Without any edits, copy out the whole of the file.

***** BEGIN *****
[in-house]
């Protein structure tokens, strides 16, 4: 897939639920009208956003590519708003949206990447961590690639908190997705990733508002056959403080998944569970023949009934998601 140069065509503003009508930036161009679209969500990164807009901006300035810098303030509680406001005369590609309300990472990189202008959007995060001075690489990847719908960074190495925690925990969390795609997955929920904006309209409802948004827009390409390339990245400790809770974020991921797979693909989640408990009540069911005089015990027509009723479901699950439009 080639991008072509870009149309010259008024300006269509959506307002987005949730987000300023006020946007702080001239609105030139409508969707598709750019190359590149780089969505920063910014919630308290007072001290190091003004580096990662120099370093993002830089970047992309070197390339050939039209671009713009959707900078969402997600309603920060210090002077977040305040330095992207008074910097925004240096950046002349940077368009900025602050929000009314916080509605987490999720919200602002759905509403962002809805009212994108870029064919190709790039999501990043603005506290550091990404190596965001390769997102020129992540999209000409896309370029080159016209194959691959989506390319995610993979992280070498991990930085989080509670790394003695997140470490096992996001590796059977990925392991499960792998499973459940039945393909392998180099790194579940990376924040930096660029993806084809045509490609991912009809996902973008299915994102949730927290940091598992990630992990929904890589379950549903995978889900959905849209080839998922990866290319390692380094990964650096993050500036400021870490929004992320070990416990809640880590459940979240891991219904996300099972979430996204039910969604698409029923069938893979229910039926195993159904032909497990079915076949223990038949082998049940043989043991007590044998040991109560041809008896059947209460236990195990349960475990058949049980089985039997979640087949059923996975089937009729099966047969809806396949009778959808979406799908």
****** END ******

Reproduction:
[in-house]
């Protein structure tokens, strides 16, 4: 897939639920009208956003590519708003949206990447961590690639908190997705990733508002056959403080998944569970023949009934998601 140069065509503003009508930036161009679209969500990164807009901006300035810098303030509680406001005369590609309300990472990189202008959007995060001075690489990847719908960074190495925690925990969390795609997955929920904006309209409802948004827009390409390339990245400790809770974020991921797979693909989640408990009540069911005089015990027509009723479901699950439009 080639991008072509870009149309010259008024300006269509959506307002987005949730987000300023006020946007702080001239609105030139409508969707598709750019190359590149780089969505920063910014919630308290007072001290190091003004580096990662120099370093993002830089970047992309070197390339050939039209671009713009959707900078969402997600309603920060210090002077977040305040330095992207008074910097925004240096950046002349940077368009900025602050929000009314916080509605987490999720919200602002759905509403962002809805009212994108870029064919190709790039999501990043603005506290550091990404190596965001390769997102020129992540999209000409896309370029080159016209194959691959989506390319995610993979992280070498991990930085989080509670790394003695997140470490096992996001590796059977990925392991499960792998499973459940039945393909392998180099790194579940990376924040930096660029993806084809045509490609991912009809996902973008299915994102949730927290940091598992990630992990929904890589379950549903995978889900959905849209080839998922990866290319390692380094990964650096993050500036400021870490929004992320070990416990809640880590459940979240891991219904996300099972979430996204039910969604698409029923069938893979229910039926195993159904032909497990079915076949223990038949082998049940043989043991007590044998040991109560041809008896059947209460236990195990349960475990058949049980089985039997979640087949059923996975089937009729099966047969809806396949009778959808979406799908």